Today the Prime content of TV is live events and journalism, everything else can be seen outside of a programming grid. And why not be seen on different devices, by different distributors? (the answer we all know, the business model).

This also forces a new architecture for Electronic Programming Guides, the EPG, today shows channels vertically on an irrelevant time scale. Why can a content only be seen at that time, on that day and not when desired?  It's the content that matters, right? 

And if the station were remunerated for the content viewed and for the audience of the content (as is the current model of Youtube, which pays its "channels" per view). The EPG needs to think about this change, and have the "intelligence" to offer content disconnected from the station (TV channel).  When you do a search for Rock on Spotify, the algorithm doesn't matter if the band belongs to this or that record company, but if it belongs to the musical genre that the user is interested in, it doesn't matter the record company. The EPG must be able to have this same indifference and make the search for the comedy genre in all the channels that provide this genre in their contents.

The EPG can no longer be imprisoned to time and channels, it must be a friendly algorithm for suggesting content and searching for them. 

With exceptions of news, sports or unique events such as the World Cup final, Olympics, etc. time no longer has anything to do with the programming grid.

The new world of TV has to be disaggregated from time, removed from the paradigms of apps that copy the same idea of analog TV for the world of unlimited streaming. 

Our viewing habits became more extreme, oscillating between the ultra-short 20-second clip of a bee pulling nails from a wall, or the crushing phenomenon of marathons of  12 to 20  hours selling  series like  Narcos or Black Mirror, which  Netflix has also accustomed us to.

A new way to watch TV
We are in the middle of the digital age, but we live with the legacy of analog systems.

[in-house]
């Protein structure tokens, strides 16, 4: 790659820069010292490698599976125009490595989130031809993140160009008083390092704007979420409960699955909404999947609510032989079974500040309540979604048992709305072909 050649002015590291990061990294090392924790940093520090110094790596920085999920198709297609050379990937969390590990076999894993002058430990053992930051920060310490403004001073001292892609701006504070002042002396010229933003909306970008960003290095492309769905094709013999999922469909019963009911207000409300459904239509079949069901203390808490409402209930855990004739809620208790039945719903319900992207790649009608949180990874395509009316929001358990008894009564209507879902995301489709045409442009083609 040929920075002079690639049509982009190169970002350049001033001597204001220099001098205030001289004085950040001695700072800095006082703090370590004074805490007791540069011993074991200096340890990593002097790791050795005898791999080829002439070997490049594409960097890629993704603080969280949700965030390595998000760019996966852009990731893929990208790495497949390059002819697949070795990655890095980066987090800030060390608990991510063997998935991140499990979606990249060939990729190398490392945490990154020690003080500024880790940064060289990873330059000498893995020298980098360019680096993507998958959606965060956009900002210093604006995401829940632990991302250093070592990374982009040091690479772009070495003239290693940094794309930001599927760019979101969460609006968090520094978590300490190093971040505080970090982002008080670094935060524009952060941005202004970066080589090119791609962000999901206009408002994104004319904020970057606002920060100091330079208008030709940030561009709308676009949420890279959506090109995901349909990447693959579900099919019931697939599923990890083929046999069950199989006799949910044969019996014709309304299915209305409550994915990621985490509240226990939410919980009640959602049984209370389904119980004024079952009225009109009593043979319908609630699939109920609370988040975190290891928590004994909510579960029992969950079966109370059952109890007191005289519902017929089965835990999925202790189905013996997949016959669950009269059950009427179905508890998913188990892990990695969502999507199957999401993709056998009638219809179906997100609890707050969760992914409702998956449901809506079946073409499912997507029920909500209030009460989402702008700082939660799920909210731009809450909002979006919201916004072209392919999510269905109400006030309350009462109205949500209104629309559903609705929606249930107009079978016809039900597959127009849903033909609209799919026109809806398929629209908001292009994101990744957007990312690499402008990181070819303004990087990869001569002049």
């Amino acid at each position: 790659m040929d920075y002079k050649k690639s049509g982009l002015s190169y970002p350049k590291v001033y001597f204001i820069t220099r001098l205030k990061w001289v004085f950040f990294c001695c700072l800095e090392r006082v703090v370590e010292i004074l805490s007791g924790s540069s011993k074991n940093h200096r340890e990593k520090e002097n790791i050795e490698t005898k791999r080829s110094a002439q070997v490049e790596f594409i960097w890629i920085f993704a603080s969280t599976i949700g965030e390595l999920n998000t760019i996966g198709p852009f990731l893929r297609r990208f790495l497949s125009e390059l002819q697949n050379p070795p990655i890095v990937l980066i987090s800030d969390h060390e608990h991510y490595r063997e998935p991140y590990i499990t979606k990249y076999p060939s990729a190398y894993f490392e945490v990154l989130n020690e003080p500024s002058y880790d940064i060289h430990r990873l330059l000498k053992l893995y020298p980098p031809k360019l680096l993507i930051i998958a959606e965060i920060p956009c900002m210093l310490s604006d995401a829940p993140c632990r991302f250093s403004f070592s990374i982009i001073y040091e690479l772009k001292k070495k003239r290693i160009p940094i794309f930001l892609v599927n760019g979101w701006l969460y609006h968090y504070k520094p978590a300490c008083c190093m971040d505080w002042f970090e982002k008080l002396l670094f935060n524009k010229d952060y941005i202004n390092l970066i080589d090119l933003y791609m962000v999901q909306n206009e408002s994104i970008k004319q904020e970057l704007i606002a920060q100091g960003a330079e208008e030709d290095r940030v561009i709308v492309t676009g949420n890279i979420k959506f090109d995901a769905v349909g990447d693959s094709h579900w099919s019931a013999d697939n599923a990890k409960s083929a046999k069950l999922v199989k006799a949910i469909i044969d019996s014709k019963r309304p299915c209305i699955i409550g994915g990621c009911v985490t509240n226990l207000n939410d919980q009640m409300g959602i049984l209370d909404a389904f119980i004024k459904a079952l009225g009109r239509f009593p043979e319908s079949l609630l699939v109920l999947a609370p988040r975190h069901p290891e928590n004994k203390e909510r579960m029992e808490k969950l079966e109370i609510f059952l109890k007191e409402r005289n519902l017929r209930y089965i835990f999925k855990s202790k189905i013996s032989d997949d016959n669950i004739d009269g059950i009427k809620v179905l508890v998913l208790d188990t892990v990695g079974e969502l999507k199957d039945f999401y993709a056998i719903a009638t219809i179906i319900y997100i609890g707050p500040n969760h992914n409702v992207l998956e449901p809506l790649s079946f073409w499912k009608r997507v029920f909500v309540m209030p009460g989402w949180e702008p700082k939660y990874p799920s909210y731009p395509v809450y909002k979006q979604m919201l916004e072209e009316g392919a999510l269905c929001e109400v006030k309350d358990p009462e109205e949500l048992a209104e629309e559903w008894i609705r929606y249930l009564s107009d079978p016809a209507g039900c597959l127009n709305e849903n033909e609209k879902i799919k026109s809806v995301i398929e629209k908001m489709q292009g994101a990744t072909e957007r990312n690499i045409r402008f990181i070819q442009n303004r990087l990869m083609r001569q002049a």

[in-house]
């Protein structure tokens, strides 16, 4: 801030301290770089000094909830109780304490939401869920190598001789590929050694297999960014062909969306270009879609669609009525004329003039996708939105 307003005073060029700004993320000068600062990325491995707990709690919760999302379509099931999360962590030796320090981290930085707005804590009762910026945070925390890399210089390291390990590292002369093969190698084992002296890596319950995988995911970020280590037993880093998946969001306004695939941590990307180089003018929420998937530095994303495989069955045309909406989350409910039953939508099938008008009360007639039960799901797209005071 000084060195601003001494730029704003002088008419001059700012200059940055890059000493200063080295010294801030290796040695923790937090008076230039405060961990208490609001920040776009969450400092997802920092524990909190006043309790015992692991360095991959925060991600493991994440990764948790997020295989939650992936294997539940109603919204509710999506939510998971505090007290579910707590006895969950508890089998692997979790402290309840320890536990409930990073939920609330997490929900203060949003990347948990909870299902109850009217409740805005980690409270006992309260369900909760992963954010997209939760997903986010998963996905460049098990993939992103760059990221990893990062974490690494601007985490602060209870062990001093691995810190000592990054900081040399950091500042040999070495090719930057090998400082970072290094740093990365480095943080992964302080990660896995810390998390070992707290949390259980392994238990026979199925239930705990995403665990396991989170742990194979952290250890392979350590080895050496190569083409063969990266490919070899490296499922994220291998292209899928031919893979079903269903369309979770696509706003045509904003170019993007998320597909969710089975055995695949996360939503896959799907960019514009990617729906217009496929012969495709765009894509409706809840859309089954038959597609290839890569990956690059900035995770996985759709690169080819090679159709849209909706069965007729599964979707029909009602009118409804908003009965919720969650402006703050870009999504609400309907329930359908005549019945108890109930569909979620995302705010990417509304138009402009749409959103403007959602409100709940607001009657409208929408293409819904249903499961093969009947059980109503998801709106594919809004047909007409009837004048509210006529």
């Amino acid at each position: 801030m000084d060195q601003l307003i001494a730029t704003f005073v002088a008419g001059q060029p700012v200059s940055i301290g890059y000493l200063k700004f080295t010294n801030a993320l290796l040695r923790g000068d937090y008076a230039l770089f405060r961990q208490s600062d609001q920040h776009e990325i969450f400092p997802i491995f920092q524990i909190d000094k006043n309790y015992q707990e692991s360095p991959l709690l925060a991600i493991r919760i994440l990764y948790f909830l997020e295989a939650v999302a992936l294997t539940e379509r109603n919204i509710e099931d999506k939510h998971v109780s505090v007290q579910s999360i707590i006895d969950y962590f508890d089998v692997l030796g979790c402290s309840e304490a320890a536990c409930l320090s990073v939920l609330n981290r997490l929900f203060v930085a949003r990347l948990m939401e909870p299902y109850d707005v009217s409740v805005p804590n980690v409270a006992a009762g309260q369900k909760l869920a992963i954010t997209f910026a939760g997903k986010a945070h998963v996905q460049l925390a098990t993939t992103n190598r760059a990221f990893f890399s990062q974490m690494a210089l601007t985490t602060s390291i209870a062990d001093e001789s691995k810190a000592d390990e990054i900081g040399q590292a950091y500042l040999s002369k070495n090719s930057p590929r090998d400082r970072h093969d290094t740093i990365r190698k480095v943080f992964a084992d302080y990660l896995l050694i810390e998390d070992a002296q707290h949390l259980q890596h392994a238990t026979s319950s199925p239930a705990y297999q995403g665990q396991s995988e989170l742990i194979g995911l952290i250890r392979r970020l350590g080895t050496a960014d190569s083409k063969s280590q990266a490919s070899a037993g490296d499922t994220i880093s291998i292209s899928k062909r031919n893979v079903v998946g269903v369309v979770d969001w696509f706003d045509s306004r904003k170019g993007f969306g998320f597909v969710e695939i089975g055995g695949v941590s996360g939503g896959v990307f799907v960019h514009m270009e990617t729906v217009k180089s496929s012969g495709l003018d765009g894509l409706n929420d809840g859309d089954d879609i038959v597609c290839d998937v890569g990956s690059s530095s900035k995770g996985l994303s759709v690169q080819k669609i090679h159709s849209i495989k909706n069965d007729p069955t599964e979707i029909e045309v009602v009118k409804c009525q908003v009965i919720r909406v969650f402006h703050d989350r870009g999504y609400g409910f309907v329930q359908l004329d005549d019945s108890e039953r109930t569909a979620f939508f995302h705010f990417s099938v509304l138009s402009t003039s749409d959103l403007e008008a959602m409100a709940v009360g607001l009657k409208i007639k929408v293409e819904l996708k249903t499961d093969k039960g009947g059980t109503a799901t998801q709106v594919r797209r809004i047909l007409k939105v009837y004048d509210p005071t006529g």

With TV Channels slowly recognizing the importance of streaming and the internet, we must embrace new thinking and architectures. 
We need the main TV screen to be a search bar. A bar that extracts the content of all the providers in which I have registration (or that are available, thus being able to offer paid content, or at no cost relevant to my profile).
We need ad-free content to be prioritized over funded ad.
We need 4K content to be prioritized over HD content and the same over SD.
We need a Live TV button in this same EPG. 
We need to show what our friends like to see.
We need to share on Facebook the goal of our team, at the moment that happens, with a simple button of the remote control.
We urgently need "Spotify" for TV!
When selecting a show, we should receive suggestions of similar content to follow. 

Our viewers, converted to teleparticipants, and request that all content be connected, want to select a TV star and see all kinds of information about it on the screen of the tablet or mobile cell phone (second screen).

That teleparticipante wants to click on a writer and find out more about him. 
You want your remote to be able to be a control center for all content. 

These requirements are radically transforming the way we watch TV, but we still need to free ourselves from the analog paradigm and make a Disruptive TV, which can answer some questions: 
When does TV turn into video? (When does the broadcaster become a content provider?)
Which business model will cater to the masses and advertisers? (a disruptive business model does not exclude ads, on the contrary, it makes them more accessible to an engaged audience).

When the current chaos ends, a wonderful new landscape will emerge... The future is incredible, but we need to get rid of the lazy thinking and misuse we are making of our technologies.

*Tom Jones Moreira is a specialist in Digital Systems, with more than 15 years of experience in the Telecom market. He is part of the SBTVD Forum: Promotion Module and Technical Module, and member of the Teaching Board of the SET. Today he serves as coordinator of Application Engineering at Tecsys de Brasil. You can contact him via email

Richard Santa, RAVT
Author: Richard Santa, RAVT
Periodista de la Universidad de Antioquia (2010), con experiencia en temas sobre tecnología y economía. Editor de las revistas TVyVideo+Radio y AVI Latinoamérica. Coordinador académico de TecnoTelevisión&Radio.